This is reflected by the fact that German corporates have a higher ratio of new offering volumes to respective tender volumes than their counterparts in France and Italy.
Yet the future holds strong potential. With €67bn in outstanding bonds with upcoming maturities — a crucial indicator of potential new LM activity — Germany ranks second in Europe, trailing only France’s €77bn figure.
Certainly, when German corporates finally catch up with their European peers concerning their mid-to-long-term financial strategy (regarding LM with respect to P&L impact and balance sheet optimisation), we will see considerable growth in this section of the LM market.
Given the above, further growth with European corporates seems highly likely. And with US corporates playing a larger role in the euro market recently, their participation in euro LMEs may drag slightly into the future.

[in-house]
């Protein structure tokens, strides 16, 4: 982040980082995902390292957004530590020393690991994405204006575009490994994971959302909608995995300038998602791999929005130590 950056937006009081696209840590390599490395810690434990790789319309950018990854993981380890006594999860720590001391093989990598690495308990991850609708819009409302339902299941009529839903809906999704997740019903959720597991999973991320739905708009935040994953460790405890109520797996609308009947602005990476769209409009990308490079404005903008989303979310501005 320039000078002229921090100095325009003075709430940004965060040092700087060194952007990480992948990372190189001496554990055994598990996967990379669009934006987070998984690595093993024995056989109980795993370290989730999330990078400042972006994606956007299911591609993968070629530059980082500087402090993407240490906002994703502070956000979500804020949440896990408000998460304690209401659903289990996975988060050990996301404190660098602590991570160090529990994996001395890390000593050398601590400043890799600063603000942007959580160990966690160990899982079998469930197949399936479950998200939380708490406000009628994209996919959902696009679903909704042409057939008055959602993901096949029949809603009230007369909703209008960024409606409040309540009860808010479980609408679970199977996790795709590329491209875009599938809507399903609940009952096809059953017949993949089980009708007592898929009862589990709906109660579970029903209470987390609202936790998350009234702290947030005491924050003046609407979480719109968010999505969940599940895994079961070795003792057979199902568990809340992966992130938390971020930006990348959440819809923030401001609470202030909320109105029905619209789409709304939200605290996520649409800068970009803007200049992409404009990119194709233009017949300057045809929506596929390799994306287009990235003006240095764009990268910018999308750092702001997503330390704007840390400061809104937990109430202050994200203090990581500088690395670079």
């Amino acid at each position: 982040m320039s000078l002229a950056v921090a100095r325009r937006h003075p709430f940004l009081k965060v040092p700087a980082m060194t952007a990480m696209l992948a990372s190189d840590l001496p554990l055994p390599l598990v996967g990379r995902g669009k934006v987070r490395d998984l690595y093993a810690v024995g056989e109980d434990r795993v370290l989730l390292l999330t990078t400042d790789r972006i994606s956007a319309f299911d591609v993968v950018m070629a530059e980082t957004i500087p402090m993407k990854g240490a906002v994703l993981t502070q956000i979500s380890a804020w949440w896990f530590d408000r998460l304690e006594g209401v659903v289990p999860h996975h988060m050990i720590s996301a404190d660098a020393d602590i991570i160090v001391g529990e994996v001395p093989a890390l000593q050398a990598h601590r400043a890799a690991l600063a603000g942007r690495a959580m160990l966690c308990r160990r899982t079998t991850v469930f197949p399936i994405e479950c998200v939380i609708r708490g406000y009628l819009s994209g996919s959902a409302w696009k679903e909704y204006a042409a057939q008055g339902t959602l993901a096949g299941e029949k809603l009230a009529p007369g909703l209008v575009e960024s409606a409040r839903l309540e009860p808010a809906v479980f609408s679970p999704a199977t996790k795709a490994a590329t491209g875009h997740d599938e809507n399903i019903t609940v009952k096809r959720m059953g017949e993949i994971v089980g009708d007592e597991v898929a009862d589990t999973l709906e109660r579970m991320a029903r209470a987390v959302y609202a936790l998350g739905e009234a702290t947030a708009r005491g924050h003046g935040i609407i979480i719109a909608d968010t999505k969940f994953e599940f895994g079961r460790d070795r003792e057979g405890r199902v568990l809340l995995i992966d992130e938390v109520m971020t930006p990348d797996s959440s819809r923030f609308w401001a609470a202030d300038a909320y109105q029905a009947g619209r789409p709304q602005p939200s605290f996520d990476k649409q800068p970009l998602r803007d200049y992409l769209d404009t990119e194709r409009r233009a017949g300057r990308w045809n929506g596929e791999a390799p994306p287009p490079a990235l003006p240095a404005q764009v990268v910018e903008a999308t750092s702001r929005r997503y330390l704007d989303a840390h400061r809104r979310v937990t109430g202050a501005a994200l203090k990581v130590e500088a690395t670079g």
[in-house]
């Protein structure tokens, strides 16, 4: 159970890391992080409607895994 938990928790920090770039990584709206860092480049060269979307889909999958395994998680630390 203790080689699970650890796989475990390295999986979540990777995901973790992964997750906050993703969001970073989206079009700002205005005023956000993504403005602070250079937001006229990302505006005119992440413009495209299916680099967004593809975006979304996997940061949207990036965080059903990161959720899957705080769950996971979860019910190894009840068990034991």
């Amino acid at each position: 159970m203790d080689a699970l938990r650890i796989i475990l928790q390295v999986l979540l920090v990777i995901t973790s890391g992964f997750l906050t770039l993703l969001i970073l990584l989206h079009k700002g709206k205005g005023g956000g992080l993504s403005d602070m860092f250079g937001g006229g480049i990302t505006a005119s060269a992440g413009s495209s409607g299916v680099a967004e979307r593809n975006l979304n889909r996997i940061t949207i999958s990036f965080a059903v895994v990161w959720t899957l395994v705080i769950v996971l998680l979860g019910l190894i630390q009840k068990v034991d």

Seizing the opportunity
Certainly, on the back of an overall favourable market environment for LM activity in the wake of the ECB’s most recent stimulus package, now is an ideal time for companies in Germany and elsewhere to reap the benefits of LM.
Success in this respect is not guaranteed, however, and corporates will need to think carefully about how they structure and price their offers. An expert banking partner such as UniCredit can provide invaluable assistance in this task.
Indeed, UniCredit maintains strong relationships with investors — listening to their feedback on deals, and understanding what it is that makes them tick and why they accept some offers and decline others. Consequently, UniCredit can advise clients as to how they can design offers that will achieve a higher success rate by factoring in investors’ priorities and preferences — thus capitalising on the ECB’s latest stimulus package.
Authors: Hans Niethammer, Christian Schneeberger, Ulrich M. Simon and Lars Veltmann, Liability Management, UniCredit Corporate & Investment Banking
(*) Source: UniCredit LM Database